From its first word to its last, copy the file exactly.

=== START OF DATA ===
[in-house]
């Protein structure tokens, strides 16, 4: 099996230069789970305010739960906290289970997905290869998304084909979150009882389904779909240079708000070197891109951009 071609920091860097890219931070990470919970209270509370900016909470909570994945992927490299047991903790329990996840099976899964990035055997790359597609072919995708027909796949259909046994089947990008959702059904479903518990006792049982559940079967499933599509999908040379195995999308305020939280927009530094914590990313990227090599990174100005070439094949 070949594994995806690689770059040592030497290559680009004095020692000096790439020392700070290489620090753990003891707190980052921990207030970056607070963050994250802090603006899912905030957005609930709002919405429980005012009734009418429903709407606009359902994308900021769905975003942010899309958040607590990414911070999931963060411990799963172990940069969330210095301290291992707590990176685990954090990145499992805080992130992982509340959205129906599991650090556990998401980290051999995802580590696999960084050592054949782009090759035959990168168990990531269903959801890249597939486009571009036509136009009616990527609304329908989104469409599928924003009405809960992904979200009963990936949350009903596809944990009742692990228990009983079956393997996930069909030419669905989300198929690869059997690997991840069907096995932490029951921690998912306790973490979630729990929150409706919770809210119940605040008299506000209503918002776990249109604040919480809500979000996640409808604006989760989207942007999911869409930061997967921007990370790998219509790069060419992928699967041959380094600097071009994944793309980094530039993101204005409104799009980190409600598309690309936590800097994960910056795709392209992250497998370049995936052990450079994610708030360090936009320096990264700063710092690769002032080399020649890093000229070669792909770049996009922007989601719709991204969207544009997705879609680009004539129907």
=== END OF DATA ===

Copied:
[in-house]
């Protein structure tokens, strides 16, 4: 099996230069789970305010739960906290289970997905290869998304084909979150009882389904779909240079708000070197891109951009 071609920091860097890219931070990470919970209270509370900016909470909570994945992927490299047991903790329990996840099976899964990035055997790359597609072919995708027909796949259909046994089947990008959702059904479903518990006792049982559940079967499933599509999908040379195995999308305020939280927009530094914590990313990227090599990174100005070439094949 070949594994995806690689770059040592030497290559680009004095020692000096790439020392700070290489620090753990003891707190980052921990207030970056607070963050994250802090603006899912905030957005609930709002919405429980005012009734009418429903709407606009359902994308900021769905975003942010899309958040607590990414911070999931963060411990799963172990940069969330210095301290291992707590990176685990954090990145499992805080992130992982509340959205129906599991650090556990998401980290051999995802580590696999960084050592054949782009090759035959990168168990990531269903959801890249597939486009571009036509136009009616990527609304329908989104469409599928924003009405809960992904979200009963990936949350009903596809944990009742692990228990009983079956393997996930069909030419669905989300198929690869059997690997991840069907096995932490029951921690998912306790973490979630729990929150409706919770809210119940605040008299506000209503918002776990249109604040919480809500979000996640409808604006989760989207942007999911869409930061997967921007990370790998219509790069060419992928699967041959380094600097071009994944793309980094530039993101204005409104799009980190409600598309690309936590800097994960910056795709392209992250497998370049995936052990450079994610708030360090936009320096990264700063710092690769002032080399020649890093000229070669792909770049996009922007989601719709991204969207544009997705879609680009004539129907």